Sawasawa can also mean "equally, correctly, alright", so for example:
"Waligawa pesa sawasawa" they divided the money equally
"Anafanya kazi sawasawa" (S)he is working correctly
"Ni sawasawa kumpiga mwivi" It is alright to beat a thief
As Daktari puts it, sawasawa is almost always used as 'okay'
Eg Pesa si shida, sawasawa? (Money isn't a problem, okay?)
"Kupanga sawasawa" To arrange just right.
"Kupiga sawasawa" To play (an instrument) just right.
"Kupika sawasawa" To cook just right
These are just a few that could think of that I know I use when speaking to my family in Kenya.
Well, in that context - "All right." can also be used in English as "It's ok, we can move on now." But "Let's go on." correctly would be "Tuendelee."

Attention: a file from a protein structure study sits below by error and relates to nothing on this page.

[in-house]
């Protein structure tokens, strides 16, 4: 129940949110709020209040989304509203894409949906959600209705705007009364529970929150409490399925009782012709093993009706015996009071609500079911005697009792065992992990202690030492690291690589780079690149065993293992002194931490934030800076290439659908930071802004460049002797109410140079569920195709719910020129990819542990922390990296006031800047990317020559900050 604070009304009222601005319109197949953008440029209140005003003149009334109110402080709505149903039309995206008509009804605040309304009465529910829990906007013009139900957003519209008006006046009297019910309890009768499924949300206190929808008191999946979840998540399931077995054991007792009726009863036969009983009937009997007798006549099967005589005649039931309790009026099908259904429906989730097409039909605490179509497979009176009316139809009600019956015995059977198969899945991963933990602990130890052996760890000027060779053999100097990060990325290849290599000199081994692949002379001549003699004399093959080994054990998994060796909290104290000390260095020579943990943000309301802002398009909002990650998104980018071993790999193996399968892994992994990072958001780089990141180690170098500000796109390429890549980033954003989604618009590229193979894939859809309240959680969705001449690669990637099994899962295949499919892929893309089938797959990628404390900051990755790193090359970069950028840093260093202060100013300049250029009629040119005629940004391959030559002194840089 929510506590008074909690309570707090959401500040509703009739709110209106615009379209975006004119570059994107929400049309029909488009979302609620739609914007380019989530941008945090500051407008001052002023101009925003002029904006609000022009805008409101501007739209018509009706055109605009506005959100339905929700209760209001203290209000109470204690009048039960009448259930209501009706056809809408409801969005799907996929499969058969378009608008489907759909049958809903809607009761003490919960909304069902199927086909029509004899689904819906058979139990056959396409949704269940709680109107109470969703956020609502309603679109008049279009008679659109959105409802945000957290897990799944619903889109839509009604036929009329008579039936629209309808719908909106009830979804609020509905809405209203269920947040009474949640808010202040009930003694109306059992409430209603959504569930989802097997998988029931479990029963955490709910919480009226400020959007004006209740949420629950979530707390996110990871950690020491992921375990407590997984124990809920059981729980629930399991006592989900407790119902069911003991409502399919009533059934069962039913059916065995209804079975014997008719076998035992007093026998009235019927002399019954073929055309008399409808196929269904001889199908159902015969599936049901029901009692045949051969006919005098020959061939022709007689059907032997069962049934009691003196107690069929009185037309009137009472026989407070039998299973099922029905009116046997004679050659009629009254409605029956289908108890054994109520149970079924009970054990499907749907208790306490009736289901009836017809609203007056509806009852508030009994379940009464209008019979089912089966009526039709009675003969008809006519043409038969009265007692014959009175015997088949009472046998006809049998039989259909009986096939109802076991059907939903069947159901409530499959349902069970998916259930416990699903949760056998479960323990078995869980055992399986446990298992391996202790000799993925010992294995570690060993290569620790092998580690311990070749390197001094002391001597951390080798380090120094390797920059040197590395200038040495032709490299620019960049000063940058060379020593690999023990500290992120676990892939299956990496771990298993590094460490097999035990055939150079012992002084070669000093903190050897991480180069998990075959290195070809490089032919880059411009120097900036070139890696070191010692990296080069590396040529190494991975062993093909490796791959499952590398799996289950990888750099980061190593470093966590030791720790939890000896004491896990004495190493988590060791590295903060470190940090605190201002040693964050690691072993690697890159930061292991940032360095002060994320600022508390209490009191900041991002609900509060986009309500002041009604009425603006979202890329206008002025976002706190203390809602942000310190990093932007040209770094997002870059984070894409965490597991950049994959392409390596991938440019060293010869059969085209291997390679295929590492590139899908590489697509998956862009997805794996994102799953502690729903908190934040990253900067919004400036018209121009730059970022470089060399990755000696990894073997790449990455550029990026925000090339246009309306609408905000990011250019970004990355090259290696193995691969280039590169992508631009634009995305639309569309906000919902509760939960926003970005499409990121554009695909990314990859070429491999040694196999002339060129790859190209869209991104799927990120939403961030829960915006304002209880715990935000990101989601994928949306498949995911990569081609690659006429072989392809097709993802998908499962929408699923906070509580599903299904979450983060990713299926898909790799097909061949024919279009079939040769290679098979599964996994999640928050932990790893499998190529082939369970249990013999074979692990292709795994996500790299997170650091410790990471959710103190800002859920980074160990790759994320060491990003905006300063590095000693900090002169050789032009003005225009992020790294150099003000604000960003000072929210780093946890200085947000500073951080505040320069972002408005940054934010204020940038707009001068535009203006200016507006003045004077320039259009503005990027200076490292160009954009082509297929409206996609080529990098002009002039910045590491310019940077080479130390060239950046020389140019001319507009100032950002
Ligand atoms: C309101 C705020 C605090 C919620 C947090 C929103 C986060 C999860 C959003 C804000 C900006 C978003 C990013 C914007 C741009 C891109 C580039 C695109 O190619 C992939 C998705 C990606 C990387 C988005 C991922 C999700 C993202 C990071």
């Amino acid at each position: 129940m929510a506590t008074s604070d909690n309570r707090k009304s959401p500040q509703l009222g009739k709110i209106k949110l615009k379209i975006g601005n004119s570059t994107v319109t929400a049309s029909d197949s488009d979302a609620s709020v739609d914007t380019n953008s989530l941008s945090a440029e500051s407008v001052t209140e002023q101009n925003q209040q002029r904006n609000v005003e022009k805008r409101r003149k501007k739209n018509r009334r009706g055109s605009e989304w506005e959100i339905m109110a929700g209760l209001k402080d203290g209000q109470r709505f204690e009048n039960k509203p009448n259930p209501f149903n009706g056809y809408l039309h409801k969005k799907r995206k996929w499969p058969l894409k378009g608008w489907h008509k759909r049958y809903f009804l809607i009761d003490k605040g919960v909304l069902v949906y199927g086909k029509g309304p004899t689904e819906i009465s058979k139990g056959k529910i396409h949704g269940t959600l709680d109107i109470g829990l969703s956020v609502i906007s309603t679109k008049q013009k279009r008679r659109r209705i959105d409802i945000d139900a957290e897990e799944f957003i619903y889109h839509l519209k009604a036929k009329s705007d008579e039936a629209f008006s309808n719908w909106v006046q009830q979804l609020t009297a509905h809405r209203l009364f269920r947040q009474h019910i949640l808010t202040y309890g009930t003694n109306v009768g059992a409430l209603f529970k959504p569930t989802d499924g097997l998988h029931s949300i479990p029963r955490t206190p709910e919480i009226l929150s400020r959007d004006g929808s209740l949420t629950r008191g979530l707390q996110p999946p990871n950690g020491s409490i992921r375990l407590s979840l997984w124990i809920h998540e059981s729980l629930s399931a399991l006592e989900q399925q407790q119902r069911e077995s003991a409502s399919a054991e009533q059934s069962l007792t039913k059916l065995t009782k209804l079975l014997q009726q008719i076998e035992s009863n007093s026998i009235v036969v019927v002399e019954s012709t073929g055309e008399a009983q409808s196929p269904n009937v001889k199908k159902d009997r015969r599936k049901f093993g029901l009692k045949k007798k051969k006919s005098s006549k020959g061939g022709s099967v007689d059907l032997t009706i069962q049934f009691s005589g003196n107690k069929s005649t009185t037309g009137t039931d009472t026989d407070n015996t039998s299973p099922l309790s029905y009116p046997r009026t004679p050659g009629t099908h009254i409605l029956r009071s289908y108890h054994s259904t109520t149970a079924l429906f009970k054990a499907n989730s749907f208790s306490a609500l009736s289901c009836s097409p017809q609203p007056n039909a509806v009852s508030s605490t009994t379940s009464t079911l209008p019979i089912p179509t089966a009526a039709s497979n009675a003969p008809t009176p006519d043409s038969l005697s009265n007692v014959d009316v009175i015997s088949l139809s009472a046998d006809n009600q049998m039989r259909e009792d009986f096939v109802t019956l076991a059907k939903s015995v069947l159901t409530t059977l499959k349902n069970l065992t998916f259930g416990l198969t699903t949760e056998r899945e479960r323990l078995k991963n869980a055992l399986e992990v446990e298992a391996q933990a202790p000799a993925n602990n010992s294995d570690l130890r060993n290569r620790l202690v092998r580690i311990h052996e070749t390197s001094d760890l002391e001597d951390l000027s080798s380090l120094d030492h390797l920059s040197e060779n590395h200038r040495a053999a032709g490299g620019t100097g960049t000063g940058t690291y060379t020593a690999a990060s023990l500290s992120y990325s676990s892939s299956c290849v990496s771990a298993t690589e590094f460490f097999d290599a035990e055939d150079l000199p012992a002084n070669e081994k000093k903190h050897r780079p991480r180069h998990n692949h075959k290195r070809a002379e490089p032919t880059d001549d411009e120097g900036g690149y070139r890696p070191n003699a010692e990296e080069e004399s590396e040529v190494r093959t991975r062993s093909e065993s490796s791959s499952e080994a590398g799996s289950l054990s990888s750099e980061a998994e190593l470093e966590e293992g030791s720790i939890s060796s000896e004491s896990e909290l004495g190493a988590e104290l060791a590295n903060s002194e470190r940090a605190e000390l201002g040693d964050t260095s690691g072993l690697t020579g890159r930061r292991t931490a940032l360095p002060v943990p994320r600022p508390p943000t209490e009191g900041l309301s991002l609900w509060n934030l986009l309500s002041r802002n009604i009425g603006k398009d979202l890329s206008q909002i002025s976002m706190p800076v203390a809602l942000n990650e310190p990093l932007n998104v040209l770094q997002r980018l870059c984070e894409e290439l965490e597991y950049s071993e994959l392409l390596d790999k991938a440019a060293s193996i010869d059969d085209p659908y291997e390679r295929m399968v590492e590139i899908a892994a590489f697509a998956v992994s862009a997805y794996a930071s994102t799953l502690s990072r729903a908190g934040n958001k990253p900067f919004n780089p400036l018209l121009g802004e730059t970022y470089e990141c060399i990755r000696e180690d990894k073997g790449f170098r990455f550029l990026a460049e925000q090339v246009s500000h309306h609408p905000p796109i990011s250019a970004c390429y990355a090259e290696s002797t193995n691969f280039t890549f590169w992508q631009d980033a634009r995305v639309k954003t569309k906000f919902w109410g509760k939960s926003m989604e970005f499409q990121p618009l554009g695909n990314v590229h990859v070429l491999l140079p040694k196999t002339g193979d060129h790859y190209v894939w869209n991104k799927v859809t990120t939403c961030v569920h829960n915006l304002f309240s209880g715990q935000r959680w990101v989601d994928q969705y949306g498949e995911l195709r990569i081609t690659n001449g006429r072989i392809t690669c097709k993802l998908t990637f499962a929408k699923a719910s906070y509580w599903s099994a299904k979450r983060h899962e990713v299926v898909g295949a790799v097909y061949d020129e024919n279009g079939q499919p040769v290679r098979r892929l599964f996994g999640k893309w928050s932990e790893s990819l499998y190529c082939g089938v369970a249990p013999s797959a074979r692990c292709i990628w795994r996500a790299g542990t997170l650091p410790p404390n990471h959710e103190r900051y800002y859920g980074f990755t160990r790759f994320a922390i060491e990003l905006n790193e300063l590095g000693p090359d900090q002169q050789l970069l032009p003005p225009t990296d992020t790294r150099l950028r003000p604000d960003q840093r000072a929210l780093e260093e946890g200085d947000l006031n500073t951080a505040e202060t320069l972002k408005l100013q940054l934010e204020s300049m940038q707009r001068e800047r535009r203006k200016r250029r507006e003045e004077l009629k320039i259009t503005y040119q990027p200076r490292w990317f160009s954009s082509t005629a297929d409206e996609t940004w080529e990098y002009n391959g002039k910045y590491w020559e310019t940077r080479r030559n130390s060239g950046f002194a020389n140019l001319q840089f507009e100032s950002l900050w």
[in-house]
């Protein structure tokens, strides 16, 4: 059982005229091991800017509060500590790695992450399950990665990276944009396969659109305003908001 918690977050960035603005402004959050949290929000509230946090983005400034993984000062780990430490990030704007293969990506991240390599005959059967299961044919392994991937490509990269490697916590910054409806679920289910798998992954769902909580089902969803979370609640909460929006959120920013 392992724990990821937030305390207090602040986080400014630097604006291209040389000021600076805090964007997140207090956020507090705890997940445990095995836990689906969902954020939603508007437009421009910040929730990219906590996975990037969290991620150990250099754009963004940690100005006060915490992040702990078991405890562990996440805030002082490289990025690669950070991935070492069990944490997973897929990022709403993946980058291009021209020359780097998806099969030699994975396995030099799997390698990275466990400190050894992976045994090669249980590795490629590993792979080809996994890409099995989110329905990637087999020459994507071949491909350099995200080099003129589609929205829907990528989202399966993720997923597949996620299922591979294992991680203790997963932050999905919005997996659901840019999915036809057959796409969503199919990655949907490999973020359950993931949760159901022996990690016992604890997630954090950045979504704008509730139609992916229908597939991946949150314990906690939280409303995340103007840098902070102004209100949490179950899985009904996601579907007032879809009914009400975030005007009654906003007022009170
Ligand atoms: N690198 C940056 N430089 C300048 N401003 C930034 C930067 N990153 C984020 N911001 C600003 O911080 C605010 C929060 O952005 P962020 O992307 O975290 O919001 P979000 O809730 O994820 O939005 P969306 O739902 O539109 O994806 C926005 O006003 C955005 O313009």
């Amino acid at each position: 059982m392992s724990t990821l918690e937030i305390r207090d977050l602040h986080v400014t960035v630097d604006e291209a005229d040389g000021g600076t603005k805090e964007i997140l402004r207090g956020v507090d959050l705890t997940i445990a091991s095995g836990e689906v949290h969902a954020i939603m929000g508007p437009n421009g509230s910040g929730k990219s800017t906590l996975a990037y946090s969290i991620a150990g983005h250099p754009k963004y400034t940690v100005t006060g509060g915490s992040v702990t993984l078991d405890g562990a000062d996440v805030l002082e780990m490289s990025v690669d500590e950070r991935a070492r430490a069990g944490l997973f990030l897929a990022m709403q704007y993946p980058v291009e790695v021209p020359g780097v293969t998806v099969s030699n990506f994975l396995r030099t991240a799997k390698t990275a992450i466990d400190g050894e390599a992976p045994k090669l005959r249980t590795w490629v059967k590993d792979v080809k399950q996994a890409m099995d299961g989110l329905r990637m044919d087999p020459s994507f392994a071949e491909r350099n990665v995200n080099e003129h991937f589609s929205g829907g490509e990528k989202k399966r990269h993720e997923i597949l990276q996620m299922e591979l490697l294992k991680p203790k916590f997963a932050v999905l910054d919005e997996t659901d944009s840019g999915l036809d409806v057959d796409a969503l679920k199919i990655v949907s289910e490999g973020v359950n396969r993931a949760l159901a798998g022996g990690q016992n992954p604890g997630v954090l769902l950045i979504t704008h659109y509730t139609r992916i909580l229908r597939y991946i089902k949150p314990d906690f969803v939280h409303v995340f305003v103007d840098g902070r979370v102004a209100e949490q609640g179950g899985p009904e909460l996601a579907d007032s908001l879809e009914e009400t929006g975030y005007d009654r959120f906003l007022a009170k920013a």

For me there is not much difference between "It's OK we can move on now" and "Let's go on" It has a similar intention to me. I do not care very much about literal translations. The fun part of language is that there is something to choose and there is so much more than formal language. So I would be very careful saying a translation or wording is not correct.
What I meant to say, is that "Let's go on." is a narrow translation based on your situation. In other situations other translations would work better - for that I added background/more information.
And I study these things at university - technically there are wrong translations. (Like saying "hi" is a greeting also used when saying goodbye or translating an animal name as another animal it does not refer to.)
And "Sawasawa." does NOT mean "It's ok, we can move on now." That is the stretch of "All right." (so can be used that way in that specific situation). In other situations "All right." would be interpreted differently - that was the point I tried to get across; sorry for not being more specific. :)